Paul Sullivan chats to Berlin street photographer Guido Steenkamp…
Where were you born and what sparked your interest in photography?
I grew up in a small town in West Germany, close to the Dutch border. I moved to Berlin about twelve years ago to start my first job. I began to take pictures more or less by accident when a friend gave a camera to me. Right from the beginning the darkroom was a kind of magical place for me: the moment you see the first contours of a picture on what was a piece of white paper seconds before—fantastic.
What kinds of photos did you start shooting initially?
When I moved to Berlin I started to take pictures of abandoned military bases. A vast amount of these facilities can be found around Berlin, given up by the Red Army a long time ago. After two or three years of doing this, I got bored of photographing ‘dead’ stuff. Instead I focused on street photography which is all about life in its various forms.
Did you study photography?
I didn’t study photography. I studied business management. I am head of a consulting department at a Berlin-based software company.
What got you into street photography?
I like walking in the streets and I like to watch people. The most exciting aspect of street photography is that there is very little that you have to prepare for, and almost nothing you can plan. All you have to do is to step out on the street and have your camera ready to record the small details of daily lives. I would prefer to call this ‘voyeuristic documentation’ rather than street photography. For me the basic idea of this kind of photography is to document life in its candid moments.
What makes Berlin a good place for this kind of photography?
Well, Berlin is where I live and therefore I take most of my pictures here. I wouldn’t say Berlin is the best place in the world for street photography (that would be New York City), but it’s relatively easy in Berlin. The two things that are obviously required for street photography are people and interesting environments. Berlin has got a large number of (very different) districts. What I really like about the city is the fact that I can always decide what type of street photography I want to do, simply by leaving the subway at a different station.
You mentioned in your blog you don’t like going ‘East’—why is that?
When I’m on the streets, I am always in search of interesting subjects. I usually find these types of subjects in West Berlin districts. When I wrote that I don’t like going ‘East’, I was referring to districts like Prenzlauer Berg or Friedrichshain. I am well aware of the popularity of these areas by young people, but this is also what makes them boring in a certain way. If you spend some time there, you will notice that people all look alike; they wear the same type of clothes and they are mostly between twenty and forty years old; elderly people are virtually non-existent. Personally, I prefer to shoot in classic West Berlin districts like Charlottenburg, Kreuzberg or Neukölln as I believe they are far more balanced in terms of their population.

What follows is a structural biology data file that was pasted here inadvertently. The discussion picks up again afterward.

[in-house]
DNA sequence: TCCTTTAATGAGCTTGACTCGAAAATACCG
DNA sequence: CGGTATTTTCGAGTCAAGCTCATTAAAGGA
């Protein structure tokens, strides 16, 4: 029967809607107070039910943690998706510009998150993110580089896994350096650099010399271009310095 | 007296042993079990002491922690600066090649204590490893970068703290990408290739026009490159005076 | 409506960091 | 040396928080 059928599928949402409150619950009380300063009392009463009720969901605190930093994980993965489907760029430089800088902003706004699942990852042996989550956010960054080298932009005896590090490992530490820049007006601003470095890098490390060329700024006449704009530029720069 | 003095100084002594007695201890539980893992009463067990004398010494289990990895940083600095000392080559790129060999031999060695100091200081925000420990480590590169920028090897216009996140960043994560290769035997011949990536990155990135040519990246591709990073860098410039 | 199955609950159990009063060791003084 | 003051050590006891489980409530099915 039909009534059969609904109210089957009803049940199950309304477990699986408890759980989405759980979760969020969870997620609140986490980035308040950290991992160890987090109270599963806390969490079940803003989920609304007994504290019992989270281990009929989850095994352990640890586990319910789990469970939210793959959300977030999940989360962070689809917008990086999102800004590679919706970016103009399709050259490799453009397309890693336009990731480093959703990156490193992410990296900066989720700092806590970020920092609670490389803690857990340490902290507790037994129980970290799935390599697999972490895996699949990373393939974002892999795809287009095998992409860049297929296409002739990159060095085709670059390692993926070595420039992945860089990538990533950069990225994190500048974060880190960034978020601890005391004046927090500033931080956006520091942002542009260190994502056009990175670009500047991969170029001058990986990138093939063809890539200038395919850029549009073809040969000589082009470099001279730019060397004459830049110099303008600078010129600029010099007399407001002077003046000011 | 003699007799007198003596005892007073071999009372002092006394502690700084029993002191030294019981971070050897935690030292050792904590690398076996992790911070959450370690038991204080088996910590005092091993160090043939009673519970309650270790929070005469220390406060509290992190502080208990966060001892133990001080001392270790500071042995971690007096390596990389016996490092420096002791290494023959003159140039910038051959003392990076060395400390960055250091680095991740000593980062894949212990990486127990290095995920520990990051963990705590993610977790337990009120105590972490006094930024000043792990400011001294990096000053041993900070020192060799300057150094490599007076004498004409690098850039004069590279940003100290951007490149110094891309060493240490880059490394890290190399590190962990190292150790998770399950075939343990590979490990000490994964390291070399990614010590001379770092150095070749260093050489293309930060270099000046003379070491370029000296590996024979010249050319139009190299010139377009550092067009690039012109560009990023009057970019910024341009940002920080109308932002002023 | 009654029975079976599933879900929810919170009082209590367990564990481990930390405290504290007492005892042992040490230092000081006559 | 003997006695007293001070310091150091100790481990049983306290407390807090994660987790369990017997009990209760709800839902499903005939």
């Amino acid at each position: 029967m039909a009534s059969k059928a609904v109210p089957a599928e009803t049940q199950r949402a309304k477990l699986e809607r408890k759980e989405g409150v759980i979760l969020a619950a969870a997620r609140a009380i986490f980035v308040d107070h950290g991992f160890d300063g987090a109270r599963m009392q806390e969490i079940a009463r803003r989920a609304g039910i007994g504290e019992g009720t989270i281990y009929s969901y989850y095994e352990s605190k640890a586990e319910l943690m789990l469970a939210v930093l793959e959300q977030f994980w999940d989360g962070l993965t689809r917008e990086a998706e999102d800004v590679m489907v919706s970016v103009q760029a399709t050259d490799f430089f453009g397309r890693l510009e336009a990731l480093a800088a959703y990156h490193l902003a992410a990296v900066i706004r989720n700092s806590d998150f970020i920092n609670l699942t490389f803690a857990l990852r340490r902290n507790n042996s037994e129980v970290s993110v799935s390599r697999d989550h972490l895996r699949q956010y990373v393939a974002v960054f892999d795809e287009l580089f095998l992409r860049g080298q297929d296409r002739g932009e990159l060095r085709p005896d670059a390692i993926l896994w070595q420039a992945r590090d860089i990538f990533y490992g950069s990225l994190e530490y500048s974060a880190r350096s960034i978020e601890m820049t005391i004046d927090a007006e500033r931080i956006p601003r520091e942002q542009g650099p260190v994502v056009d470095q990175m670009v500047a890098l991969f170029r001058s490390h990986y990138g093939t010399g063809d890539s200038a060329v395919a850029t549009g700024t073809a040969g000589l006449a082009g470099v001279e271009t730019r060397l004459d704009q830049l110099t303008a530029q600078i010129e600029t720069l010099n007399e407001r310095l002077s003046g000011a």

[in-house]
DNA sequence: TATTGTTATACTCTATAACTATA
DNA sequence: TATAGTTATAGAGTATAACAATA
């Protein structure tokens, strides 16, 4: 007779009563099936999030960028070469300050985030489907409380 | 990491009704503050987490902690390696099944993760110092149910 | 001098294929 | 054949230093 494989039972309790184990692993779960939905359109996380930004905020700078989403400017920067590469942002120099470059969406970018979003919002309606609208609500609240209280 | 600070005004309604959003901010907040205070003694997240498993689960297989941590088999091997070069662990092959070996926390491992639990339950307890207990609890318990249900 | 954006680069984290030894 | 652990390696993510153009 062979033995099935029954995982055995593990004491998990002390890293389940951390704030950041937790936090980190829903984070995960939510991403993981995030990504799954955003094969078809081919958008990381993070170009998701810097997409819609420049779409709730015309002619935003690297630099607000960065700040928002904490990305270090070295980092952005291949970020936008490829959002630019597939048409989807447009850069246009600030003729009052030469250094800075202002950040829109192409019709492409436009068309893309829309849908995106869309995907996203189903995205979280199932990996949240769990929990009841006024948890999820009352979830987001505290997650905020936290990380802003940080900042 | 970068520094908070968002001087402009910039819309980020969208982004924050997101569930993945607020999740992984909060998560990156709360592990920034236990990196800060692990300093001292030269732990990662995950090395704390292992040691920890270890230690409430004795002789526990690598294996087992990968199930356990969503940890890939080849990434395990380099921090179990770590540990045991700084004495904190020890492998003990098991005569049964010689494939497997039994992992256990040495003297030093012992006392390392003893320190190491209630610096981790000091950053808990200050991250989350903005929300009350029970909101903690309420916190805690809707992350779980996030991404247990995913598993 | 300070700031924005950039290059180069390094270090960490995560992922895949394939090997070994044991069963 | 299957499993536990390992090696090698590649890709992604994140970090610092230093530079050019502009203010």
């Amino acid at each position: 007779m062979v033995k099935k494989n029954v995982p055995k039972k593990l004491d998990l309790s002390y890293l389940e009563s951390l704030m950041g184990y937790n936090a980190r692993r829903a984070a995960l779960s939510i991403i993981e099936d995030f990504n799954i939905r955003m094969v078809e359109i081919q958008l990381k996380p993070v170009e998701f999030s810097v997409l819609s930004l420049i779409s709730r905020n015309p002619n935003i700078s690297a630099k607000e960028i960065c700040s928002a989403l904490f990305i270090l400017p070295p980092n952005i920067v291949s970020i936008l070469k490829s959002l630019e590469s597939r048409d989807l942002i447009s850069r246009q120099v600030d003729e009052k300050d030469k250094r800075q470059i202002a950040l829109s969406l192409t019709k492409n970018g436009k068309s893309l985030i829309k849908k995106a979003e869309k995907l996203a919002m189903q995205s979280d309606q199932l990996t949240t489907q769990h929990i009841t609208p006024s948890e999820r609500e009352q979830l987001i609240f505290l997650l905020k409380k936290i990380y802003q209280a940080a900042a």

What equipment do you use? Do you have your own darkroom or developing suite?
Most of the time I use a small camera, a twenty-five year-old Leica that no one takes seriously. I do the black and white development by myself, followed by scanning and some post processing using Adobe Lightroom/Photoshop. I started to use a digital camera recently, now that the Leica M9, a decent digital camera, is finally available. I still have to work on my digital workflow though in order to get the same level of quality from digital that I get from film based cameras.
What local equipment or developing shops would you recommend?
The best developing service I found in Berlin is Phototechnik Fehling in Berlin Schöneberg. It’s a rather small shop but the people working there really know their stuff. For new equipment the Leica Store in Fasanenstrasse (close to Ku’damm) is my first point of call. Their products and customer service are outstanding but a little on the pricey side.
Which Berlin (or German) photographers do you most admire and why?
There are three German photographers I’d like to name. Harald Hauswald—for documenting the daily life in the former GDR and for founding Berlin’s famous Ostkreuz photo agency. Thomas Höpker—a well known MAGNUM photographer who has been documenting history for more than five decades. And Andy Spyra—a young photographer I only discovered recently when I saw his work at the C/O gallery in Berlin.
Name five of your favourite ‘slow’ places or activities in Berlin…
Buchhandlung Walther König at the Museumsinsel—when it comes to books about photography or art in general, Walther König is the best arranged bookstore in town; Camera Work gallery in Kantstrasse—there are always interesting photo exhibitions at Camera Work, either by well known photo icons or by young and up-coming artists. Admission is free. Then there’s KaDeWe in Tauentzienstraße. You will for sure find Berlin’s premium department store in every travel guide. Nevertheless, the KaDeWe is always worth a visit, not only for tourists but also for people living in Berlin; Turkish market on Maybachufer—twice a week you can buy everything there from fruit and vegetables to meat and dairy products and clothing; Familienrestaurant KiiWii in Güntzelstraße—a great place for having a relaxed Latte Machiatto or a fine dinner while watching the kids playing in the indoor play room.
See Guido’s website here.